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  • Writer's picturejshannon727

Think Like a Horse

The next morning, I summoned Raffi. “Get Serena and wait for me on the path to the film set,” I told him. His eyes widened in surprise. “And bring a closed umbrella,” I added.

After Jerry woke up, he shook wood chips from his hide and nibbled his grain.

“Let’s all go for a walk,” I suggested.

But he refused to come out of his stall. “Is it raining?” he whinnied.

I shook my head. “It’s a gorgeous morning,” I replied.

Jerry walked as far as the barn doors and halted. “That puddle looks deep,” he said.

I stepped directly into the water. “It’s hardly above my ankles,” I told him.

“Okay, I trust you,” Jerry replied. Reluctantly, he followed me outside.

We walked around, and then I began to march down the easterly path toward the film set. Jerry came to a dead stop. He gave me a reproachful look. “I thought we were buddies,” he said.

“You said you trusted me,” I reminded him, and Jerry nodded reluctantly.

Serena and Raffi were approaching. I instructed Serena to stand with Jerry and told Raffi to place the orange umbrella on the ground. “Oh no, an alien,” Jerry shrieked and backed up three feet.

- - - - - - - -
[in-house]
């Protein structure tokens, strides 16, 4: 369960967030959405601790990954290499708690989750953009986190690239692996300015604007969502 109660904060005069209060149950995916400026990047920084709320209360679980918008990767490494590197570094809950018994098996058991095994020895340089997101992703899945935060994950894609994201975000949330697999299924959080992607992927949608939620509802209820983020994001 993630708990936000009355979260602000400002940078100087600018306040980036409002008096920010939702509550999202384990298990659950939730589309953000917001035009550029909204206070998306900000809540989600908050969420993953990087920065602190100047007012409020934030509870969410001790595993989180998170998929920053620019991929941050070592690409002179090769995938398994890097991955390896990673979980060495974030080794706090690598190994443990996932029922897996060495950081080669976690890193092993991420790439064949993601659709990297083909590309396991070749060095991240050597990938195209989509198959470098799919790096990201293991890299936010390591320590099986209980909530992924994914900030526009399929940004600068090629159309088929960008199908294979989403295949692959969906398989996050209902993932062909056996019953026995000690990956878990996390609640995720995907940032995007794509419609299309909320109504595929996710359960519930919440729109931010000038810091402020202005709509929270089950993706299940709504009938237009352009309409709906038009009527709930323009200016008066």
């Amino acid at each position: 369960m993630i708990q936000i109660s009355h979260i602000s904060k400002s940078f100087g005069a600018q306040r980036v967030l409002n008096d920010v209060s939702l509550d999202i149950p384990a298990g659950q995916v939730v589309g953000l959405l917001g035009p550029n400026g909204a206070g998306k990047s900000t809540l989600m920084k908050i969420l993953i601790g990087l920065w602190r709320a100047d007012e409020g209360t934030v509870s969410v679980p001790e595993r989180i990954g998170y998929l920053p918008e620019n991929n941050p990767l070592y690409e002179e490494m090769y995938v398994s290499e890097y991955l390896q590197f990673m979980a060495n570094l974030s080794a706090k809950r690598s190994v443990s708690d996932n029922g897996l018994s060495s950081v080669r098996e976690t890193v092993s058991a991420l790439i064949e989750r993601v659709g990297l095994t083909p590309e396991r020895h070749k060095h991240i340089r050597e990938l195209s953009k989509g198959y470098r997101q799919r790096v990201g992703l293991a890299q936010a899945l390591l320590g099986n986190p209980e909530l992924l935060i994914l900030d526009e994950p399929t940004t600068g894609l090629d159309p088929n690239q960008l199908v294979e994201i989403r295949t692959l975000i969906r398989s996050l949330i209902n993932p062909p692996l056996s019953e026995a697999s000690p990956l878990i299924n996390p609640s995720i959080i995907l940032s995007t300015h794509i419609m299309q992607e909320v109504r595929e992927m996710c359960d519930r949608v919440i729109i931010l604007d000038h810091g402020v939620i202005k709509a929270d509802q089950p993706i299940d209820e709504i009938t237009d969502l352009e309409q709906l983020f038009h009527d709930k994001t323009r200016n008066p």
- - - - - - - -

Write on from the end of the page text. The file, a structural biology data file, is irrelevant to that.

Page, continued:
“It’s okay,” I promised. With my hoof I stamped on the orange fabric. Curiosity filled Jerry’s features. He stepped closer. Serena patted him encouragingly on the neck.

Next, Raffi opened the umbrella, and Jerry exclaimed, “Oh, no. The monster’s alive.”

I began to chew on the fabric. Seconds later, small pieces of orange littered the grass. Jerry stuck his nose down and sniffed.

“That’s nothing to be afraid of,” he nickered. Serena kissed the tip of his nose.

“Detective. How did you figure all this out?” She asked.

“I just had to remember to think like a horse,” I replied.

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